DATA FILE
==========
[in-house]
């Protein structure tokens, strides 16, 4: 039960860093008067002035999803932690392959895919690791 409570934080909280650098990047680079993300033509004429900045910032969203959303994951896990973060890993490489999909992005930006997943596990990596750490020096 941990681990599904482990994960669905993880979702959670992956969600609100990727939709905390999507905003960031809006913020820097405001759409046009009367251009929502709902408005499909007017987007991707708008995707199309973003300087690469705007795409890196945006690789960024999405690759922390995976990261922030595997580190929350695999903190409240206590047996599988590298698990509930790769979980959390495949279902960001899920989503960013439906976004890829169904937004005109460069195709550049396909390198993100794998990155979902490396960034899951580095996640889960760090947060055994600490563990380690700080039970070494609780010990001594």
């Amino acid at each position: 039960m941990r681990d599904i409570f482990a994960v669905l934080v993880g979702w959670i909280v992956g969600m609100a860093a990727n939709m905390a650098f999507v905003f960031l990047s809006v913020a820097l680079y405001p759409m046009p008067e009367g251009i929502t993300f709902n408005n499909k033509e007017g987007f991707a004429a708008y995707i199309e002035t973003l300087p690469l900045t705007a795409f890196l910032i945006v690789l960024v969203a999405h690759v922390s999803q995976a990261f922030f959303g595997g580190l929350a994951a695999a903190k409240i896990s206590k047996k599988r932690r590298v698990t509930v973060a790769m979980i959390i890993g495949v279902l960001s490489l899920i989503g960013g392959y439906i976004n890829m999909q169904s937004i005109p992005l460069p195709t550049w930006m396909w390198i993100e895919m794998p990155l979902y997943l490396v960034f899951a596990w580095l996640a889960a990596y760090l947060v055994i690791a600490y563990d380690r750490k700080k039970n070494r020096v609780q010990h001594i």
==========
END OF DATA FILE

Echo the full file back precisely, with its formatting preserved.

[in-house]
């Protein structure tokens, strides 16, 4: 039960860093008067002035999803932690392959895919690791 409570934080909280650098990047680079993300033509004429900045910032969203959303994951896990973060890993490489999909992005930006997943596990990596750490020096 941990681990599904482990994960669905993880979702959670992956969600609100990727939709905390999507905003960031809006913020820097405001759409046009009367251009929502709902408005499909007017987007991707708008995707199309973003300087690469705007795409890196945006690789960024999405690759922390995976990261922030595997580190929350695999903190409240206590047996599988590298698990509930790769979980959390495949279902960001899920989503960013439906976004890829169904937004005109460069195709550049396909390198993100794998990155979902490396960034899951580095996640889960760090947060055994600490563990380690700080039970070494609780010990001594």
């Amino acid at each position: 039960m941990r681990d599904i409570f482990a994960v669905l934080v993880g979702w959670i909280v992956g969600m609100a860093a990727n939709m905390a650098f999507v905003f960031l990047s809006v913020a820097l680079y405001p759409m046009p008067e009367g251009i929502t993300f709902n408005n499909k033509e007017g987007f991707a004429a708008y995707i199309e002035t973003l300087p690469l900045t705007a795409f890196l910032i945006v690789l960024v969203a999405h690759v922390s999803q995976a990261f922030f959303g595997g580190l929350a994951a695999a903190k409240i896990s206590k047996k599988r932690r590298v698990t509930v973060a790769m979980i959390i890993g495949v279902l960001s490489l899920i989503g960013g392959y439906i976004n890829m999909q169904s937004i005109p992005l460069p195709t550049w930006m396909w390198i993100e895919m794998p990155l979902y997943l490396v960034f899951a596990w580095l996640a889960a990596y760090l947060v055994i690791a600490y563990d380690r750490k700080k039970n070494r020096v609780q010990h001594i």